The Taliban terror group is allegedly “going door-to-door” in some regions of Afghanistan to select girls as young as 12 years old to become “sex slaves” for the group’s jihadi fighters, News Corp Australia’s News.com.au reported Thursday.
“An inside source suggests that Taliban leaders are attempting to kidnap and forcibly marry women,” the news site relayed, citing an earlier report by Bloomberg, published Monday.
“[T]he Taliban are going door-to-door in some areas, compiling lists of women and girls aged between 12 and 45 years for their fighters to forcibly marry,” Bloomberg reported on August 9.
“Taliban commanders, after capturing some of the provincial capitals, have ordered local Imams [Islamic leaders] to bring the lists of unmarried women aged from 12 to 45 for their soldiers to marry as they view them as ‘qhanimat or ‘spoils of war,’” OpIndia reported August 12, citing an August 11 report by the U.K.’s Daily Mail.
“The Taliban intends to ‘divide’ these kids among themselves as Jihadists consider them as a ‘prize,'” according to OpIndia, a conservative Indian news site.
“Taliban fighters are permitted to do this under their strict interpretation of Islam which views women as ‘kaniz’ or ‘commodities,'” Omar Sadr, a professor at the American University of Afghanistan, told the Daily Mail.
The Taliban reconquered large swaths of Afghanistan in recent months as U.S. and NATO-allied troops withdrew from the country to end a 20-year-long joint military operation based out of Kabul. The U.S. launched the War in Afghanistan in the autumn of 2001, by ousting the Taliban from Afghanistan’s government and will end the operation by August 31. The Taliban has swiftly regained control over at least 85 percent of the country in the wake of the nearly complete troop withdrawal. The Sunni terror group has ramped up its military campaign over the past week, retaking three northern provincial capitals in a single day on August 8.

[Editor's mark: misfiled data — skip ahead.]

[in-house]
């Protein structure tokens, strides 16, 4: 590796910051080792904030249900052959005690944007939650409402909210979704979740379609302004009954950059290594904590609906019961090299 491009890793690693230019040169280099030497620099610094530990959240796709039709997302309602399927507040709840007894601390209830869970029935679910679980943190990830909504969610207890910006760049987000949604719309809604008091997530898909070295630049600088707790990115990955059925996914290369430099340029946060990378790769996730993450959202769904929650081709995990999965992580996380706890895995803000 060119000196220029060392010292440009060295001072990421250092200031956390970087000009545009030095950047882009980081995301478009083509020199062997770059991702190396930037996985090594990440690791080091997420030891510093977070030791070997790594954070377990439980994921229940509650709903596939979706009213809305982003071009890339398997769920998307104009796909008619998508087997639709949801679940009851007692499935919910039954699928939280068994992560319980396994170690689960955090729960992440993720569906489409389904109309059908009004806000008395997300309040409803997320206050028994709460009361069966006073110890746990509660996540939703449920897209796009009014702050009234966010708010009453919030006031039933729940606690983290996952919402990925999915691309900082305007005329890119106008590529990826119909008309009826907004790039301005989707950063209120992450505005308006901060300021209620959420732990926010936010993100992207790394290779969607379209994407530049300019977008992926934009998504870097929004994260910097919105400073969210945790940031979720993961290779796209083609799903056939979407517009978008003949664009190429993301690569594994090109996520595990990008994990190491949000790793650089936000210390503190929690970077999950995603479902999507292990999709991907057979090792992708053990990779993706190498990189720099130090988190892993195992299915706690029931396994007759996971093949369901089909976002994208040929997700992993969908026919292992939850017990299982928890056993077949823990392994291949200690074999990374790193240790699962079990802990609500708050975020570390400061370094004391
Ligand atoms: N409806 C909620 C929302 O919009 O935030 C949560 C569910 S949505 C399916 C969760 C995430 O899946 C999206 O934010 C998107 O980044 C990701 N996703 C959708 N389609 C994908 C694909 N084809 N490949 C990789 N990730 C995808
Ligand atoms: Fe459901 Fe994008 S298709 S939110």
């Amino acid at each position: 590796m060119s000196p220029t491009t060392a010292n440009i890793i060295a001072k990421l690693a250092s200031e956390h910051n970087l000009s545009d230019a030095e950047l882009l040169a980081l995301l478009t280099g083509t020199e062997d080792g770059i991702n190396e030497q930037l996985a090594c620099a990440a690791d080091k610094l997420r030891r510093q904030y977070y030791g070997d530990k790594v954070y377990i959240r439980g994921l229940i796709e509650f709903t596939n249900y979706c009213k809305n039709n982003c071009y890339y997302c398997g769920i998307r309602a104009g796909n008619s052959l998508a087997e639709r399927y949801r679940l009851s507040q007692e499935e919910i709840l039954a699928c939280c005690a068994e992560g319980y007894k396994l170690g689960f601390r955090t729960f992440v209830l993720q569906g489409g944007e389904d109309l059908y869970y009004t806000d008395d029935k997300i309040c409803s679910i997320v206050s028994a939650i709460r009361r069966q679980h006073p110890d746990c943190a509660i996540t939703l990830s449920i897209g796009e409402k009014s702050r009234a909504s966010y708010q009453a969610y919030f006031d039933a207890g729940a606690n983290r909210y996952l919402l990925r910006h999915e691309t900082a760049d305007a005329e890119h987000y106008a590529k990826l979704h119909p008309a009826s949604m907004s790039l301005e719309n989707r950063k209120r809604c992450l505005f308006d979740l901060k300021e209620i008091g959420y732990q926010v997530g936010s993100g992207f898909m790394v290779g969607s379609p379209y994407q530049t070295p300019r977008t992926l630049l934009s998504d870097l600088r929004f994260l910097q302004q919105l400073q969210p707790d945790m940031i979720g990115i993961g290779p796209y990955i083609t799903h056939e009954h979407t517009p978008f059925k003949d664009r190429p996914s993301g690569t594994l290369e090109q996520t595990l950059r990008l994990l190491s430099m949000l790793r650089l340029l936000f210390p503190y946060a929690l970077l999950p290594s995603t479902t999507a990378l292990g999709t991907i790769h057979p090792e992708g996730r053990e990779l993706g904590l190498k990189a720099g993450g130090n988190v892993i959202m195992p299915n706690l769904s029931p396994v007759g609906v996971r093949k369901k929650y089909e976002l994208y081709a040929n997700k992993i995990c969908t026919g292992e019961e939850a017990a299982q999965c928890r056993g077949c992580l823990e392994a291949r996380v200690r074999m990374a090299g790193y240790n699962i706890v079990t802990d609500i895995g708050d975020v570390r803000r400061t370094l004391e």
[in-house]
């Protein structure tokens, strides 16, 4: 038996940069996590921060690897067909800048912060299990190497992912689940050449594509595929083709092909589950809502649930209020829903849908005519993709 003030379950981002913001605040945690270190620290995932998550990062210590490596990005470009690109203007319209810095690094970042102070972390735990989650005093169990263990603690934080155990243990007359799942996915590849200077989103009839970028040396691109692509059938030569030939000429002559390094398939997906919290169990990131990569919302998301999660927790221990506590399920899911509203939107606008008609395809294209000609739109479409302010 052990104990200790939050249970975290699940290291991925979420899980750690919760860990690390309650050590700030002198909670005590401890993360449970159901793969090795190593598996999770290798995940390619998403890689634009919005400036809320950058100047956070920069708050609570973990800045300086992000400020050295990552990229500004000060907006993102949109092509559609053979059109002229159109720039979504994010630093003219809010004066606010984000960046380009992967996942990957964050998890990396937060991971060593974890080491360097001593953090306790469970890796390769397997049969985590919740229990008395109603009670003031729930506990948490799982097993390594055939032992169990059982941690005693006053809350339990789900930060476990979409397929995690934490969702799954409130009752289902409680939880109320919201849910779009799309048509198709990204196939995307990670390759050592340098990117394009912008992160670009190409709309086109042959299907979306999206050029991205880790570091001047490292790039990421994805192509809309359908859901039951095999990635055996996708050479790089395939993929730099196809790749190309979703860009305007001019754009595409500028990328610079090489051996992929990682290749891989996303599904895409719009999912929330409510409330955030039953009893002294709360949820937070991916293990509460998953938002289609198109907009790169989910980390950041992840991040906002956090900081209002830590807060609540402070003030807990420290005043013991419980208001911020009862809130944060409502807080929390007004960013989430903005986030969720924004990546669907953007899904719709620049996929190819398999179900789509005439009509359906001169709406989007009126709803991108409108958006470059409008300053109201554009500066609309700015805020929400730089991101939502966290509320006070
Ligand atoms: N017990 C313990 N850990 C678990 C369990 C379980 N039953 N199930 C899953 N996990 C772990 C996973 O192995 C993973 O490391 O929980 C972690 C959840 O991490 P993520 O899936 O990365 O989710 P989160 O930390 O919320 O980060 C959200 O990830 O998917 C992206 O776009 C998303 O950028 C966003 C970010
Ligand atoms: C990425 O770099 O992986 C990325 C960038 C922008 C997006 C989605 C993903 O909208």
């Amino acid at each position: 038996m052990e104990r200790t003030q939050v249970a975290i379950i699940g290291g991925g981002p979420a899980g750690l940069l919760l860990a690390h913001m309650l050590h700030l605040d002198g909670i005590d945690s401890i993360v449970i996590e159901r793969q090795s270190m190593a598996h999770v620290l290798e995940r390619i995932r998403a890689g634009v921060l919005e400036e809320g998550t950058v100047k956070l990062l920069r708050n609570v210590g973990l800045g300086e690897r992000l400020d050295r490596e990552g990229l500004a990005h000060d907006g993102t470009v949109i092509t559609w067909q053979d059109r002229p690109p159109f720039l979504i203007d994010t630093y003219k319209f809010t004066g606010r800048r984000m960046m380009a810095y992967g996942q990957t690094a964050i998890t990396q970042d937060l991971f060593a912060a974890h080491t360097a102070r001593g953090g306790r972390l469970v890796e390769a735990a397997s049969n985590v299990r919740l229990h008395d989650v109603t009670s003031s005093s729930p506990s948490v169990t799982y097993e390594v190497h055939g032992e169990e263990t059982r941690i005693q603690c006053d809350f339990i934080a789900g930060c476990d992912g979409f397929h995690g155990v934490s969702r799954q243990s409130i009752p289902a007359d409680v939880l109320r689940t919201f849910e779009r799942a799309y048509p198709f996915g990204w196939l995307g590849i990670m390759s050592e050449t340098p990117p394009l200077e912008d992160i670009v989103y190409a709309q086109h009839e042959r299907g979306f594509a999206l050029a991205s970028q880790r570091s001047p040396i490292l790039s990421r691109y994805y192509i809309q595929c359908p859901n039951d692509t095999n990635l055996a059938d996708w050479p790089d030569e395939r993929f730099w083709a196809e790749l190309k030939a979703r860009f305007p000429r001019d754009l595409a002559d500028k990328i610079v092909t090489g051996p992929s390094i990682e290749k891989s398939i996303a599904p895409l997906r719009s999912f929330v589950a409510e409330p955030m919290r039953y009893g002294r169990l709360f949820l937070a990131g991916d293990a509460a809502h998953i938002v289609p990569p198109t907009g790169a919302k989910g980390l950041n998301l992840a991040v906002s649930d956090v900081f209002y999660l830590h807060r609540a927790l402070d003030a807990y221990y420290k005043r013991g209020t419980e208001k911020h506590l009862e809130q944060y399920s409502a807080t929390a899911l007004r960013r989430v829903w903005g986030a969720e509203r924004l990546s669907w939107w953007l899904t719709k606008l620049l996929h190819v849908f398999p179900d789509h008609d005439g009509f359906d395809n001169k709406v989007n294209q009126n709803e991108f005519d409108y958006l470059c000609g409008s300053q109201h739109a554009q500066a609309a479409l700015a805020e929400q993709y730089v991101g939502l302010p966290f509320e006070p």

The Taliban has reimposed sharia, or Islamic law, across most of the regions it reconquered in recent weeks. The group has ordered taxi drivers in the Afghan town of Balkh, a regional hub near the Uzbek border, “not to drive any woman into the town unless she’s fully veiled,” the BBC reported on August 11. The British broadcaster published its report after sending a group of reporters to Balkh to interview members of the Taliban.
“The day after we leave, reports emerge of a young woman being murdered because of her clothing,” the BBC revealed. “Haji Hekmat, though, rejects allegations Taliban members were responsible.”
The BBC identified Hekmat as a “local Taliban leader and our host in Balkh.”
“All the women we see … are wearing the all-encompassing burqa, covering both their hair and face,” the broadcaster wrote of its visit to Balkh’s main bazaar, or market.
Hekmat insisted to the BBC that no women were being “forced” to wear the full burka, claiming that “the Taliban are simply ‘preaching’ that this is how women should dress.”
“In our Sharia it’s clear, for those who have sex and are unmarried, whether it’s a girl or a boy, the punishment is 100 lashes in public,” a Taliban judge named Haji Badruddin told the BBC after the broadcaster visited “a Taliban court session” in Balkh.
“But for anyone who’s married, they have to be stoned to death … For those who steal: if it’s proved, then his hand should be cut off,” he said.